The Bergermeer Rotliegend sandstone reservoir has been depleted by production. This has substantially reduced reservoir pore pressure and well deliverability. Pressure depletion has been accompanied by a decrease in minimum in-situ stress, resulting in a substantially sub-hydrostatic drilling fluid density required to enable drilling. As a result, Managed Pressure Drilling (MPD) using two-phase fluid has been chosen as the
enabling technology for drilling and completing initial wells for the Bergermeer Gas Storage Project. MPD for the Bergermeer wells is defined as the use of two-phase flow drilling fluid including nitrogen injection via a tieback casing to maintain bottom hole pressure below the anticipated reservoir minimum in-situ stress at or near hole depth. Using MPD technology in the Bergermeer Gas Storage Project will enable drilling the planned boreholes without exceeding minimum in-situ stress, minimizing the risk of differential sticking and drilling fluid losses if natural fractures are present. Reservoir pressure in the Rotliegendes reservoir was originally 238 bar (3451 psi) at 2100 m (6890 ft) subsea. By mid-2009, gas reinjection was started to bring the reservoir up to an operating pressure of 120 to 180 bar for gas storage operations. By May 2013, when the first of the new gas storage wells in the Bergermeer reservoir was drilled, the formation pressure had been brought up to 81 bar. Due to permitting restrictions, it was not possible to drill a test/pilot well before drillingthe first gas injection/production wells to physically determine formation rock strength. Therefore, a decision was made to drill into the 81-bar reservoir with a target BHP of 117 to 127 bar; this equated to an ECD of 0.57 to 0.63 SG. Dynamic formation integrity tests were performed to determine formation rock strength in a controlled manner using two-phase MPD techniques at predetermined depths in the reservoir. TAQA drilled two wells during May and June 2013, one S shaped vertical well and one horizontal well into the two depleted formations. This was achieved maintaining a constant BHP within the predetermined window using MPD with gasified fluid; in fact it was possible to drill the wells with a very stable BHP with a 0.6SG ECD. For the TAQA Bergermeer Gas Storage project, significant planning into the overall system design, equipment selection, techniques, procedures, and training lead to an operation where precise control of the annular pressure profile was achieved and maintained throughout the operation.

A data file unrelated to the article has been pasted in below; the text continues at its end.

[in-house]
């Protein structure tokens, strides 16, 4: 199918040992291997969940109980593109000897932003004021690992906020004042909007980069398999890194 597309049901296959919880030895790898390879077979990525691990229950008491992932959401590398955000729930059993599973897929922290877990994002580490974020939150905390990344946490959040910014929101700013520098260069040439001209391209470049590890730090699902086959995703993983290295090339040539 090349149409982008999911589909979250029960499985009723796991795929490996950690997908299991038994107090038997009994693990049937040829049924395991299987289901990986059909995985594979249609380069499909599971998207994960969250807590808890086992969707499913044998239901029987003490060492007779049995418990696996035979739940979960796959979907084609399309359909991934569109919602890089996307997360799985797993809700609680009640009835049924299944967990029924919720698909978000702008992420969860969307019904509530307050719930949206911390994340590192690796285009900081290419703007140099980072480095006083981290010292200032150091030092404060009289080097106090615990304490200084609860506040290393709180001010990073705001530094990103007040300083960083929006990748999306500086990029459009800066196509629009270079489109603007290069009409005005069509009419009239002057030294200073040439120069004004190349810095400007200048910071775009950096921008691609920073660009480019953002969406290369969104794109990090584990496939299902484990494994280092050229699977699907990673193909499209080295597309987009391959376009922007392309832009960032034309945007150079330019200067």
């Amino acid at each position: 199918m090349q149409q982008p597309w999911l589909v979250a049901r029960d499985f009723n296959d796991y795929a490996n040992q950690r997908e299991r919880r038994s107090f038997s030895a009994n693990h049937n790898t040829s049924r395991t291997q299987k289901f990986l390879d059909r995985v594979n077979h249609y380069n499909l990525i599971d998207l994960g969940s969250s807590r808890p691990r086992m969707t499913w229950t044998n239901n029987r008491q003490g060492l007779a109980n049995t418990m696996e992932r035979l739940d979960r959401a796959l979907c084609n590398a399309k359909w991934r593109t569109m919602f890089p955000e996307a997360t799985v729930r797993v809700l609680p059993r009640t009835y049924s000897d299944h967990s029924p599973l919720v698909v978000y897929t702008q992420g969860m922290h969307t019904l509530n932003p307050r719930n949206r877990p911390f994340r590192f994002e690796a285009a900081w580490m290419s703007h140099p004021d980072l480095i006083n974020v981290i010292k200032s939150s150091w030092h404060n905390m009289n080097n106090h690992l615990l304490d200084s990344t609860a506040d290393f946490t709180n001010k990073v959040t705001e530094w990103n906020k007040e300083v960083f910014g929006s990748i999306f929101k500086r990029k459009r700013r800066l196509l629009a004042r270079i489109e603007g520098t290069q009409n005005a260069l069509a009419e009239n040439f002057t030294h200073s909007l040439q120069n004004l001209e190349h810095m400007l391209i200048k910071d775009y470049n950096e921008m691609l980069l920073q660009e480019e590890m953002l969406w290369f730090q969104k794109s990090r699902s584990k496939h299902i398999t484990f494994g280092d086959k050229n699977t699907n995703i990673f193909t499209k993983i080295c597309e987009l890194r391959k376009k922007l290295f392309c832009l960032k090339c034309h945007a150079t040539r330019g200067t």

This paper presents a recent initiative by European operators for improving production enhancement via well interventions. It is based on the output of a benchmarking exercise into the performance of the various intervention activities. Data is historic and the aggregated and anonymised results of the benchmarking exercise are shared only amongst participating operators. Operators meet annually to discuss technical successes and failures and to identify potential areas for technical collaboration. Collaboration projects are only kicked off once win-win situations can be defined. Results to date indicate a broad range of performance impying ample opportunities for raising both operator and industry performance. The aim of this paper is to attract more participation in this European initiative and to raise interest for replicating it in other regions.